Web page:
How I Used Facebook To Get An Awesome Job

High profile companies receive way too many applications. It is common knowledge that places like Google use keyword searching to rule out resumes. It is also common knowledge that the easiest way to get a job is through connections.

So what do you do if you don't have any connections? How can you set yourself apart from the crowd of applications? Enter shameless self-promotion via Facebook Ads.

Those of you unfamiliar with Facebook Ads, do yourself a favor and at least look at the Create an Ad page. Its really easy, provides multiple ways to accurately target your audience, and offers pay-per-click payment option, meaning you only pay if your ad is successful.

The targeting I was interested in is "Workplaces." Go ahead, type in any mid-size to large company. Facebook will find it, and update the Estimated Reach in the upper right.

Facebook Ads Workplaces Targeting

My Strategy

  1. Find my dream job(s).
  2. Make sure I (mostly) qualify for them.
  3. Apply.
  4. Target that company with a Facebook Ad & custom lander page. It would be a waste to run ads for a job that you are obviously not qualified for. But if you think that all you need is to be noticed, this might be the ticket.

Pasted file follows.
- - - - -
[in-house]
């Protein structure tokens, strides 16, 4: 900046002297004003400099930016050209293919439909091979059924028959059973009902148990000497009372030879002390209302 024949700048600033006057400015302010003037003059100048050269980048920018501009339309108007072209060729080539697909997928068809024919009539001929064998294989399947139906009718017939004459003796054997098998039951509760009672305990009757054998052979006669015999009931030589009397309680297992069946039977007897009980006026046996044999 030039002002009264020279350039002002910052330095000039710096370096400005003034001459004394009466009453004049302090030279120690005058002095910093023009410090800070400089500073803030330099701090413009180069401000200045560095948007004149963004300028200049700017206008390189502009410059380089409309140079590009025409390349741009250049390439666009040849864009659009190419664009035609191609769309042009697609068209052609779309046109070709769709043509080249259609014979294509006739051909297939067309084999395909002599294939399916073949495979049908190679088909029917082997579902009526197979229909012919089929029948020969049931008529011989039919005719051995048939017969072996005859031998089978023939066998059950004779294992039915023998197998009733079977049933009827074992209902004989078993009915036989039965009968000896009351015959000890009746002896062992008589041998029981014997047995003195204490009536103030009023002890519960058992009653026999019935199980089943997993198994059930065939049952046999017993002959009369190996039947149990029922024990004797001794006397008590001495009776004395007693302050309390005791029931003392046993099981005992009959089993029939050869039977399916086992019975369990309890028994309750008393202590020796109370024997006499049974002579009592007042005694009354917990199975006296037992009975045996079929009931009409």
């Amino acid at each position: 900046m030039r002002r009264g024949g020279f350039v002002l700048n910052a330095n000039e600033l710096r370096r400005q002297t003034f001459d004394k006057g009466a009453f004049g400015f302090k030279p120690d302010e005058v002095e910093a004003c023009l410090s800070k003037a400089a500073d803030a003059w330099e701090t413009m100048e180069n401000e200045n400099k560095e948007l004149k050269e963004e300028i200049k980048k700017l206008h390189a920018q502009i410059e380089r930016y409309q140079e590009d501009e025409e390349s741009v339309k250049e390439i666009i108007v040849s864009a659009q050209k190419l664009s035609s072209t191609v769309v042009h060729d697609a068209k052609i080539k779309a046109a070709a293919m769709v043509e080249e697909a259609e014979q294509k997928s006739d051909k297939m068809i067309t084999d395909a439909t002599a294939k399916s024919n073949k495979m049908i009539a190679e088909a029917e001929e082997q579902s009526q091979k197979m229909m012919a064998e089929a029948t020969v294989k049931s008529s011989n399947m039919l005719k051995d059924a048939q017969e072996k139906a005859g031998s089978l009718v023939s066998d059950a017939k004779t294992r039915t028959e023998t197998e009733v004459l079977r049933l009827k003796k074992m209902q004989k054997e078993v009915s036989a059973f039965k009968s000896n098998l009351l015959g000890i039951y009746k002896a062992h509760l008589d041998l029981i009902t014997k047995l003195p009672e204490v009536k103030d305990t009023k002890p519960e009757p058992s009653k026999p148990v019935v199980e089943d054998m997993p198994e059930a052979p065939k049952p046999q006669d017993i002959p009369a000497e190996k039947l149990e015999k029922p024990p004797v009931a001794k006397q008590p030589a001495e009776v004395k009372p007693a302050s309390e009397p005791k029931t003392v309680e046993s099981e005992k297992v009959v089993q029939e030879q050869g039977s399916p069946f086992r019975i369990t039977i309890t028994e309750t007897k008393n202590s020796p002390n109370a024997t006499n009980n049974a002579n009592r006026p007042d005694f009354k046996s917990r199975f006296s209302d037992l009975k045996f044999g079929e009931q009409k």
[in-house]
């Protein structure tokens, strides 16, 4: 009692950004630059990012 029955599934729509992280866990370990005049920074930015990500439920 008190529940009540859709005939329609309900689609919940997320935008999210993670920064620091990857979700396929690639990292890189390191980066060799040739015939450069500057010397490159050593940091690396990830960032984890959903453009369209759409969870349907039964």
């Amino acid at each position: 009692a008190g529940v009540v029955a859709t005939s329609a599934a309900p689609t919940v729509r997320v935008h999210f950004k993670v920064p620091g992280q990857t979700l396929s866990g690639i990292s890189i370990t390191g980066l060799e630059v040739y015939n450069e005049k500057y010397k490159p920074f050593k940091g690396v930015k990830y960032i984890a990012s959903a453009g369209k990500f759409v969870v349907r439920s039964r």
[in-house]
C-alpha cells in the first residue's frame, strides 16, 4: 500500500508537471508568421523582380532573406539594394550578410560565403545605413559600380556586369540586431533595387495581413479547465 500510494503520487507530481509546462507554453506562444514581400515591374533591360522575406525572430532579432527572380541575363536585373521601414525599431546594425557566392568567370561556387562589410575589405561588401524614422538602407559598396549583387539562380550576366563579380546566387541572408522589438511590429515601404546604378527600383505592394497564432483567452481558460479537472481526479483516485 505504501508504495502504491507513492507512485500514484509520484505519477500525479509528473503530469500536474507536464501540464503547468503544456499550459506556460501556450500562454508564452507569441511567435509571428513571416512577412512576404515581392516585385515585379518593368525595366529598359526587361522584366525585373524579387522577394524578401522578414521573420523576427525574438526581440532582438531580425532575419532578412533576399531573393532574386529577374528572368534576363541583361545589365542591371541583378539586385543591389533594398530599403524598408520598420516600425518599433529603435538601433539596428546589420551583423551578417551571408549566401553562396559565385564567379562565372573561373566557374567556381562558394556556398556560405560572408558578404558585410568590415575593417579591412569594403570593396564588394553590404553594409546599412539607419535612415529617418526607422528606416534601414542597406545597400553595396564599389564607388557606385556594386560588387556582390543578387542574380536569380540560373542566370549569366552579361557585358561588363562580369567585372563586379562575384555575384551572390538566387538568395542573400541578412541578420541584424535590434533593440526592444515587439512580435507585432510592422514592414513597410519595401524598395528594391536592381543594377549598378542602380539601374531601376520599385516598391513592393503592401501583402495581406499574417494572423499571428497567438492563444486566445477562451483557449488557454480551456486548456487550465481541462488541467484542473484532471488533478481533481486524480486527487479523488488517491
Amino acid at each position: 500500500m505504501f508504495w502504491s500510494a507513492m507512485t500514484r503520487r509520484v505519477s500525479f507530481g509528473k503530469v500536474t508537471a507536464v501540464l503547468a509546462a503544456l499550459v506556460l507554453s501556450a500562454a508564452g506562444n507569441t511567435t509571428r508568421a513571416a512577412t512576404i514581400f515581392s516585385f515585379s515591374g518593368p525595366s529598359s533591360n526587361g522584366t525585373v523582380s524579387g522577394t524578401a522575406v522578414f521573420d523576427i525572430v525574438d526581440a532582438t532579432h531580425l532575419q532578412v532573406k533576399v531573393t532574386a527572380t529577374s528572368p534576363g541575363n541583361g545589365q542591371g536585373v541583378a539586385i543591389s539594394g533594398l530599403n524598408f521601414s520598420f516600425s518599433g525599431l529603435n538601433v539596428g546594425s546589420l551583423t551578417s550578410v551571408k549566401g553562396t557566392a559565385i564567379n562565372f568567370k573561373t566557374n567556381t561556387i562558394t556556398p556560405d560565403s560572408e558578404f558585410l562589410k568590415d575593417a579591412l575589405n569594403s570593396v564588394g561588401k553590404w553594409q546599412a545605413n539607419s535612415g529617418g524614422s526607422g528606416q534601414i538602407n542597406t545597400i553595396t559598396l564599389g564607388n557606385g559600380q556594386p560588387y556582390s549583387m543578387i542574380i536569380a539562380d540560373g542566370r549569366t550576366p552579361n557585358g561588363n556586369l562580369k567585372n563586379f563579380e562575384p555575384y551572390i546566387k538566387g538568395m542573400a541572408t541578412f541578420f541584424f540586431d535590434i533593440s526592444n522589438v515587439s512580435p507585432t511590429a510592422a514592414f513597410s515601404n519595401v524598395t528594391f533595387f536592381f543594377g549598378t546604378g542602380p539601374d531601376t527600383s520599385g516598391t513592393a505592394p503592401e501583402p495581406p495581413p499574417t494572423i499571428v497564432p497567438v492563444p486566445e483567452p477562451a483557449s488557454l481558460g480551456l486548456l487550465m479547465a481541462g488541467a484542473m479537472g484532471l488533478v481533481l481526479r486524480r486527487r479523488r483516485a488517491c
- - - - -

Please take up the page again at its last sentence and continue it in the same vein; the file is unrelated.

For the ad itself you're targeting the whole company. So put yourself in their shoes. Here are some assumptions:

  1. Most likely not HR, or in the department with the job opening.
  2. Are Facebook users with their job filled in properly. Not everyone has or uses their Facebook regularly (gasp!).
  3. Consume countless ads every day (unless they have AdBlock, in which case you're screwed).
  4. They don't care about you. Keeping those things in mind, I wanted to run a successful ad campaign that was so obviously targeted to that company, any employee wouldn't be able to resist clicking on it. For this, I came up with a few ideas:

  5. Branding: Integrate their logo, name, or corporate colors.

  6. Imagery: Some companies have strong visual representations outside of their logo (mascot, famous ad campaign, spokesperson, etc).
  7. Message: If you are truly interested in this company, you will know what their corporate culture is like. Would they respond better to something super professional, or something silly?
  8. Set yourself apart: I usually run Adblock (I happen to hate ads... ironic I know). But I turned it off just to see what my competition was. What are they doing to get people's attention? Try to think of something else, because you don't want to just blend in with the rest of the ads.

My Ads

I picked two companies to target: Valve: makers of awesome video games like Half-Life and Portal, and SEOmoz: #1 SEO tools company in the world.

Both of these companies were probably getting a lot of applicants for the positions I wanted, and I knew their culture is pretty relaxed and open to some silliness or humor. But above all, I wanted them to think "Wow, this guy is pretty creative, and obviously wants to work here!"

Valve Facebook Ad